The highest form of charity, argued the 12th-century Jewish philosopher Maimonides, is when the help given enables the receiver to become self- sufficient. But our systems of state charity - aka welfare - have too frequently had the opposite effect: they have actually created dependency. It is time to re-think the way we help people.
I had always thought I could never be a great doctor because I felt too emotionally bound to my patients. It was impossible for me to hold back tears when feeling that gut wrenching empathy for families mourning the passing of their loved ones. Because it always seemed as if I were the only resident moved by these scenes, I reasoned that this was an unprofessional impulse.
The purpose of the socially entrepreneurial University can therefore be said to be to make society more equal and just through the values and decisions of our graduates. The debate on values then becomes re-centred on what values we wish to develop in our graduating students, and thus into social entrepreneurship that we create? Here are some suggestions.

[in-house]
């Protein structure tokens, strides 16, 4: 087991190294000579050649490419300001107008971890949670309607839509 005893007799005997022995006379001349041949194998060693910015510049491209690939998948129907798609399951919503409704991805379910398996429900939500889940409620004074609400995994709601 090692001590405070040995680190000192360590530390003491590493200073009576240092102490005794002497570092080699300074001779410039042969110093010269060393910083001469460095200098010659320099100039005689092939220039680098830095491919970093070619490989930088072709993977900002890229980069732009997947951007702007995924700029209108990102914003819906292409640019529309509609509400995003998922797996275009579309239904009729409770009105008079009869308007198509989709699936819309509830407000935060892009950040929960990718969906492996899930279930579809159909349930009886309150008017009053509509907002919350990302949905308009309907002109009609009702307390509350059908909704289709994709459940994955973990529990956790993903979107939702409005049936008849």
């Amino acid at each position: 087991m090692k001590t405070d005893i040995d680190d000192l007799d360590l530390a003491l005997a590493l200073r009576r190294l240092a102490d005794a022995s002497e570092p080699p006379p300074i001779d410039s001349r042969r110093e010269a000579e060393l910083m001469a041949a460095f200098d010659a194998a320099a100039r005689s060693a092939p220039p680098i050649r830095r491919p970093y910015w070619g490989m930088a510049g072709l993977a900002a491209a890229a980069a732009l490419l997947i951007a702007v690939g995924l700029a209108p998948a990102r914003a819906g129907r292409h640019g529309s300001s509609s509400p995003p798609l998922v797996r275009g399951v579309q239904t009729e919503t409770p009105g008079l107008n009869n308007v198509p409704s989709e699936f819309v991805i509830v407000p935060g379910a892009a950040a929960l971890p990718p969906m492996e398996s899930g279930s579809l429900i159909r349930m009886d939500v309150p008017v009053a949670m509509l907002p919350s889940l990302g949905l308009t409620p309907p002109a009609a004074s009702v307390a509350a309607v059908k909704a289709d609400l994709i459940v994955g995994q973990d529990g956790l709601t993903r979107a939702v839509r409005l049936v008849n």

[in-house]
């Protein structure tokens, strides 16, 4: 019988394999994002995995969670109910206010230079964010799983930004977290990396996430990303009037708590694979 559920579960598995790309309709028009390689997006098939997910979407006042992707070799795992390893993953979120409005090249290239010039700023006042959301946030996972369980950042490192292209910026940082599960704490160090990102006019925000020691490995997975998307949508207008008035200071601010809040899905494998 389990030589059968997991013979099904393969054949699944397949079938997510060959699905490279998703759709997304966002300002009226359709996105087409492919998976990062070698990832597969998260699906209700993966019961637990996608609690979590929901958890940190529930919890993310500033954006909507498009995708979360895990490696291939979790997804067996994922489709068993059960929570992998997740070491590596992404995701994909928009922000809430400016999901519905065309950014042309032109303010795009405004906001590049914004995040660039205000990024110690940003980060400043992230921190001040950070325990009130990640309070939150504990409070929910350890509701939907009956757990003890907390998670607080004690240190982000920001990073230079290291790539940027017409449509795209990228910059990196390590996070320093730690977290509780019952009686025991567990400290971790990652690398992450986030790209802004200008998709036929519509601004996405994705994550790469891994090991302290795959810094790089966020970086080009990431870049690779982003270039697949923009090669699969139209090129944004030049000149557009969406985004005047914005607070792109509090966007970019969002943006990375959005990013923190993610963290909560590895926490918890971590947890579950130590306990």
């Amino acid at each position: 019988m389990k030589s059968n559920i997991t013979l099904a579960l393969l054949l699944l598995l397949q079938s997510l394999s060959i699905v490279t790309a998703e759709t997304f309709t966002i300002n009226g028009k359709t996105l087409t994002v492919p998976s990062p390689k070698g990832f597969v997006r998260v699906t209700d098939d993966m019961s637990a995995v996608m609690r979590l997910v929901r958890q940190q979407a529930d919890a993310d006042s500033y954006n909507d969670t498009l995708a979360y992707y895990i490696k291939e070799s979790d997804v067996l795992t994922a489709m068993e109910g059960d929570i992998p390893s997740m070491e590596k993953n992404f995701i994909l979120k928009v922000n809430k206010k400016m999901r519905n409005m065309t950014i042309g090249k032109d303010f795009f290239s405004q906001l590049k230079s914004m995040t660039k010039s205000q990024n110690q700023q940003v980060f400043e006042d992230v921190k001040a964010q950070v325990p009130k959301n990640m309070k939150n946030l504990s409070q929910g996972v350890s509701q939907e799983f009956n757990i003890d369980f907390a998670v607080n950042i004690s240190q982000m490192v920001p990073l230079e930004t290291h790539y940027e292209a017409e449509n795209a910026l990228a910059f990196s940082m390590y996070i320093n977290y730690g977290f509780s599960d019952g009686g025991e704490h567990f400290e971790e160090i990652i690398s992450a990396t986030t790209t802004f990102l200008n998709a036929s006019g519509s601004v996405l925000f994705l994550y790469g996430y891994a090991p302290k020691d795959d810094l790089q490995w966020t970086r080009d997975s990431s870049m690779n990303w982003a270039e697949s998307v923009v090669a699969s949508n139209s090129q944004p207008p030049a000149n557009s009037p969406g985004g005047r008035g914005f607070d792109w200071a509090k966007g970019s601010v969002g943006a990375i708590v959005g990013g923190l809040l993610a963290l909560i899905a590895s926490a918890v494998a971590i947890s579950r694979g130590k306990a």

I don't think anyone seriously denies that welfare reform of some sort is necessary, whether to reduce waste and fraud, to re-establish proper incentive for the unemployed to look for work, or to help restore order to public finances. Around these basic points there's consensus. The question is, however, reforms at what cost, and to whom?
As the Dalai Lama shares his message of dialogue and compassion in the UK in the coming days, we might find ourselves wondering whether a compassionate outlook can really be a driving force in our political, economic and social institutions.